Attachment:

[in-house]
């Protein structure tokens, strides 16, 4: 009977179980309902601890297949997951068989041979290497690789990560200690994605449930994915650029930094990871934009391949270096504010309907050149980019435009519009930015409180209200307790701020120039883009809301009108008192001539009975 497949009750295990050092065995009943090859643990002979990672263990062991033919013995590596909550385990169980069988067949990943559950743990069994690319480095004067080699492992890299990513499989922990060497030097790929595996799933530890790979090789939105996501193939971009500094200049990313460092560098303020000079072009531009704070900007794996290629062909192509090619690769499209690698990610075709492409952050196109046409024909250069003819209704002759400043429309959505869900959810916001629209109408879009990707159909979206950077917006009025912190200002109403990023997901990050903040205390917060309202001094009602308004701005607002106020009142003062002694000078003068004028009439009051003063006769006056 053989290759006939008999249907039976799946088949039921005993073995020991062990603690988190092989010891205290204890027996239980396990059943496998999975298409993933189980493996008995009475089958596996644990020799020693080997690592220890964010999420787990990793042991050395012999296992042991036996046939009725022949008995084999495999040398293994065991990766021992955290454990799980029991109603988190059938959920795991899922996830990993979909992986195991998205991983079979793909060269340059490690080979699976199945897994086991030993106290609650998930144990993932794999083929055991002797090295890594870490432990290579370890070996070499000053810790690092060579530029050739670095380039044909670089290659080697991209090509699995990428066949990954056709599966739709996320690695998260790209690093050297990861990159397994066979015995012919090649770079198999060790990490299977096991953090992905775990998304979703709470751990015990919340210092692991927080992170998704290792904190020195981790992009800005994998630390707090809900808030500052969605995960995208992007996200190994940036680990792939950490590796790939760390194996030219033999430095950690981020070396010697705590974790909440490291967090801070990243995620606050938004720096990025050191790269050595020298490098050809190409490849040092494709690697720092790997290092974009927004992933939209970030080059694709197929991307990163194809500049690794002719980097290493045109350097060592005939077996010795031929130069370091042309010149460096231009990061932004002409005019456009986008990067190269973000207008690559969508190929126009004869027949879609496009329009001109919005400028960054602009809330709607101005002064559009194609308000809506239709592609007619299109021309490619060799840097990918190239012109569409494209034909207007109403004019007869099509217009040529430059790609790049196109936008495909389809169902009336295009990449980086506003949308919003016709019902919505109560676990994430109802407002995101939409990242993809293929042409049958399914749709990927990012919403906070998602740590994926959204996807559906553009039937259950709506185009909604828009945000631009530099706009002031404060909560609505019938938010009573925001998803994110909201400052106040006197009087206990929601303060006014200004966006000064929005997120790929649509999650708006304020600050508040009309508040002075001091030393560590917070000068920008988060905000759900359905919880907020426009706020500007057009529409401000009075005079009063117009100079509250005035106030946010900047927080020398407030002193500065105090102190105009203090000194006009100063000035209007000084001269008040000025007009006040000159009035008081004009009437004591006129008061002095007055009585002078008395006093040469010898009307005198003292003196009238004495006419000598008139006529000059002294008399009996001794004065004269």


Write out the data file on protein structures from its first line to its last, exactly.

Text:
[in-house]
């Protein structure tokens, strides 16, 4: 009977179980309902601890297949997951068989041979290497690789990560200690994605449930994915650029930094990871934009391949270096504010309907050149980019435009519009930015409180209200307790701020120039883009809301009108008192001539009975 497949009750295990050092065995009943090859643990002979990672263990062991033919013995590596909550385990169980069988067949990943559950743990069994690319480095004067080699492992890299990513499989922990060497030097790929595996799933530890790979090789939105996501193939971009500094200049990313460092560098303020000079072009531009704070900007794996290629062909192509090619690769499209690698990610075709492409952050196109046409024909250069003819209704002759400043429309959505869900959810916001629209109408879009990707159909979206950077917006009025912190200002109403990023997901990050903040205390917060309202001094009602308004701005607002106020009142003062002694000078003068004028009439009051003063006769006056 053989290759006939008999249907039976799946088949039921005993073995020991062990603690988190092989010891205290204890027996239980396990059943496998999975298409993933189980493996008995009475089958596996644990020799020693080997690592220890964010999420787990990793042991050395012999296992042991036996046939009725022949008995084999495999040398293994065991990766021992955290454990799980029991109603988190059938959920795991899922996830990993979909992986195991998205991983079979793909060269340059490690080979699976199945897994086991030993106290609650998930144990993932794999083929055991002797090295890594870490432990290579370890070996070499000053810790690092060579530029050739670095380039044909670089290659080697991209090509699995990428066949990954056709599966739709996320690695998260790209690093050297990861990159397994066979015995012919090649770079198999060790990490299977096991953090992905775990998304979703709470751990015990919340210092692991927080992170998704290792904190020195981790992009800005994998630390707090809900808030500052969605995960995208992007996200190994940036680990792939950490590796790939760390194996030219033999430095950690981020070396010697705590974790909440490291967090801070990243995620606050938004720096990025050191790269050595020298490098050809190409490849040092494709690697720092790997290092974009927004992933939209970030080059694709197929991307990163194809500049690794002719980097290493045109350097060592005939077996010795031929130069370091042309010149460096231009990061932004002409005019456009986008990067190269973000207008690559969508190929126009004869027949879609496009329009001109919005400028960054602009809330709607101005002064559009194609308000809506239709592609007619299109021309490619060799840097990918190239012109569409494209034909207007109403004019007869099509217009040529430059790609790049196109936008495909389809169902009336295009990449980086506003949308919003016709019902919505109560676990994430109802407002995101939409990242993809293929042409049958399914749709990927990012919403906070998602740590994926959204996807559906553009039937259950709506185009909604828009945000631009530099706009002031404060909560609505019938938010009573925001998803994110909201400052106040006197009087206990929601303060006014200004966006000064929005997120790929649509999650708006304020600050508040009309508040002075001091030393560590917070000068920008988060905000759900359905919880907020426009706020500007057009529409401000009075005079009063117009100079509250005035106030946010900047927080020398407030002193500065105090102190105009203090000194006009100063000035209007000084001269008040000025007009006040000159009035008081004009009437004591006129008061002095007055009585002078008395006093040469010898009307005198003292003196009238004495006419000598008139006529000059002294008399009996001794004065004269």